On the surface, we may believe that we can approach ultimate Truth if we just follow the practices taught in the Buddhist tradition. But actually, the more we perform spiritual practices, the more entangled in our limitations we become. Then, the more we become aware of the depths of our unawareness, the more we realize how impotent we are to realize Awakening through our own efforts. Accordingly, although the ideal of aspiring to attain Buddhahood is very important, in reality, it is practically impossible. (pg. 66-67)

Now compare with Thich Nhat Hanh’s book:

The teachings of the Buddha are beautiful and wonderful, because they can bring happiness right at the beginning of practice. When we begin to practice breathing in to calm ourselves and breathing out with a smile, when we take steps in a leisurely and relaxed way, we already have happiness. There is no reason why we should have to wait a number of years to be happy. If we practice like that it s sure that in several years we shall be happy, but we are also happy in this moment.

That is why a lotus bud from the Pure Land of Amitabha Buddha can arise and open at any time in the form of a smile, in a breath, or in a step. We can help the bud to grown and to open. We do not have to wait for the future. (pg. 45)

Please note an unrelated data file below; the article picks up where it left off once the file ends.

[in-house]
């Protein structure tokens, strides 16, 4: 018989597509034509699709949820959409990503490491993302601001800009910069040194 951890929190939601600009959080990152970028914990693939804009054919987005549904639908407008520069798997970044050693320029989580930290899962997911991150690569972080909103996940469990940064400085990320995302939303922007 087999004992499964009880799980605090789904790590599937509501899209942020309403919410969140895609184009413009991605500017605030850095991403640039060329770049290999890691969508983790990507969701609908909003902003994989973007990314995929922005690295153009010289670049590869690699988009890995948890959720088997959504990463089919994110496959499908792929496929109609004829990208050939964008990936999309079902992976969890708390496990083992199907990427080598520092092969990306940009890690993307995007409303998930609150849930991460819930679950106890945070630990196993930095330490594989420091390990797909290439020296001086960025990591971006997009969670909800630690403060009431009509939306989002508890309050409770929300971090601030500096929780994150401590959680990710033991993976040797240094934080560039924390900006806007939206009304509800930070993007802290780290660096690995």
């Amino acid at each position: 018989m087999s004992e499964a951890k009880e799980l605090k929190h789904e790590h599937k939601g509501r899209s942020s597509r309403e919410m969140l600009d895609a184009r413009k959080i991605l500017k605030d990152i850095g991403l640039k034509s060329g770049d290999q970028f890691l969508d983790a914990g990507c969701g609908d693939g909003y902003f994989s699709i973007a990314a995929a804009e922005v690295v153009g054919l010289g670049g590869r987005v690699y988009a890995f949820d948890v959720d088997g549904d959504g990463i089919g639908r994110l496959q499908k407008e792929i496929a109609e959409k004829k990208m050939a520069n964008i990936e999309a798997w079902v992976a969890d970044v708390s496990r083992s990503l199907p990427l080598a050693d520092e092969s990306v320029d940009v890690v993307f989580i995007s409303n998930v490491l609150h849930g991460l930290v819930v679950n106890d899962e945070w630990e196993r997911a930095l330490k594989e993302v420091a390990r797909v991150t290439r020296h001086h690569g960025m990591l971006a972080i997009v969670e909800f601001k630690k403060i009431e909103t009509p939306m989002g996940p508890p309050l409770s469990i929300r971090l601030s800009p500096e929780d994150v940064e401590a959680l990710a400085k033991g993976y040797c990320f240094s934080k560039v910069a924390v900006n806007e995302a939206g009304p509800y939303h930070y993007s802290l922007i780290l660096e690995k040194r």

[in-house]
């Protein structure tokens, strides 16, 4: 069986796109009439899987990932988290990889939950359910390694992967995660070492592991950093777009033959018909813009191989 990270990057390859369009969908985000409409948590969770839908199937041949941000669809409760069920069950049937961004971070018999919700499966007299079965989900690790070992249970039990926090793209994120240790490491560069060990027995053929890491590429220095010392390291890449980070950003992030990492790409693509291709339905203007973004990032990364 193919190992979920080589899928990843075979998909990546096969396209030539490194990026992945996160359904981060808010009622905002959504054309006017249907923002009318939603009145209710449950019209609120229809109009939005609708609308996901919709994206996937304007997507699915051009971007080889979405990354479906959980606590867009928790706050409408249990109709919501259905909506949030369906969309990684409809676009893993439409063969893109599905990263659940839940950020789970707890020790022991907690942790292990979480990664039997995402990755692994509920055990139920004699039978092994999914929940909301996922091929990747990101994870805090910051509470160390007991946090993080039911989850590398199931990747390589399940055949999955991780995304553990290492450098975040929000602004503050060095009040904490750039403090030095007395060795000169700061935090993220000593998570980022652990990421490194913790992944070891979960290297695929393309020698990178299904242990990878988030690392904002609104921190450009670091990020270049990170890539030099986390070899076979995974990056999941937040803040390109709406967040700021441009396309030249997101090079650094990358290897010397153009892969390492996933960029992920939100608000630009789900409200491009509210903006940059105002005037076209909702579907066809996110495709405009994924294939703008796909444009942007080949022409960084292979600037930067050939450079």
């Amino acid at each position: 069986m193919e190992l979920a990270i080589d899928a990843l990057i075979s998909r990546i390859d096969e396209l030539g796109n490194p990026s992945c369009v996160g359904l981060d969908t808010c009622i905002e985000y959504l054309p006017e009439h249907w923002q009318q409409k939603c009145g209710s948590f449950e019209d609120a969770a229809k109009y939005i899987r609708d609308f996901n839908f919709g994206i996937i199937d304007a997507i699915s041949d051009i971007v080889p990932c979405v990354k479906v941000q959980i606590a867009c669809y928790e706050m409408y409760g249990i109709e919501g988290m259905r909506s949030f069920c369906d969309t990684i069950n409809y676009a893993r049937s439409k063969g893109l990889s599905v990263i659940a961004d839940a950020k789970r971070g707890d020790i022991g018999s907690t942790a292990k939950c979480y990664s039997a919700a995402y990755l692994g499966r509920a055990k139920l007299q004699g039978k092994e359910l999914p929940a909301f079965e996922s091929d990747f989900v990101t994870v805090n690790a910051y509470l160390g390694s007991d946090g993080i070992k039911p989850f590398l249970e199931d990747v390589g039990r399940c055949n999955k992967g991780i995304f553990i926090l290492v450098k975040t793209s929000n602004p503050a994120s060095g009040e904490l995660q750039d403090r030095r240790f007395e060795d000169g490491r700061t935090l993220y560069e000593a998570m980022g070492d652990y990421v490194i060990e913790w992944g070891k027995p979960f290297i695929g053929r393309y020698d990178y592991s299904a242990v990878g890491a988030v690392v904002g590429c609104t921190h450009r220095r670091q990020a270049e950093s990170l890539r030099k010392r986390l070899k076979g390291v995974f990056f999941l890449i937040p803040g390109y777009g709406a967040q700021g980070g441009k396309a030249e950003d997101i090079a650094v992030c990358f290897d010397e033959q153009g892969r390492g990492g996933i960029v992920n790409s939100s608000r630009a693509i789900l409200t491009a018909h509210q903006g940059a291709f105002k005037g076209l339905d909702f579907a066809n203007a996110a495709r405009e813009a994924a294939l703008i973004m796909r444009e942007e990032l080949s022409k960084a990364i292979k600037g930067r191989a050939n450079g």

These passages are not like-for-like, but you can definitely notice a difference in tone in how the teachings of Shakyamuni Buddha, the historical founder, are described. The Jodo Shinshu book has a more negative, almost cynical tone when describing the Buddha’s teachings, while Thich Nhat Hanh’s book is more positive.

In describing Shakyamuni’s role in Buddhism, the Jodo Shinshu book states:

In other words, Sakyamuni Buddha is the historical being who founded a spiritual teaching and taught us about Amida [Amitabha] Buddha’s liberation, and urged us to experience this Buddha’s Primal Vow….Shinran [the founder of Jodo Shinshu] reveres Sakyamuni as the human conduit for Amida’s teaching. (pg 71)

Compared with Thich Nhat Hanh:

The Buddhas of the ten directions praise the Buddha Shakyamuni [in the Amitabha Sutra] on two points. The first is that in all the difficult circumstances of this planet Earth he was able to realize full awakening and teach others the same path. The second is that he was able to teach Dharma doors which people at first find very difficult to believe. (pg. 121)

The Jodo Shinshu book seems to diminish the historical Buddha, Shakyamuni, into a mere prop or vehicle for conveying the teachings of Amitabha Buddha. Meanwhile, Thich Nhat Hanh teaches that the Buddhas are equal in quality and support one another, while emphasizing Shakyamuni Buddha’s role in bringing the Dharma to people.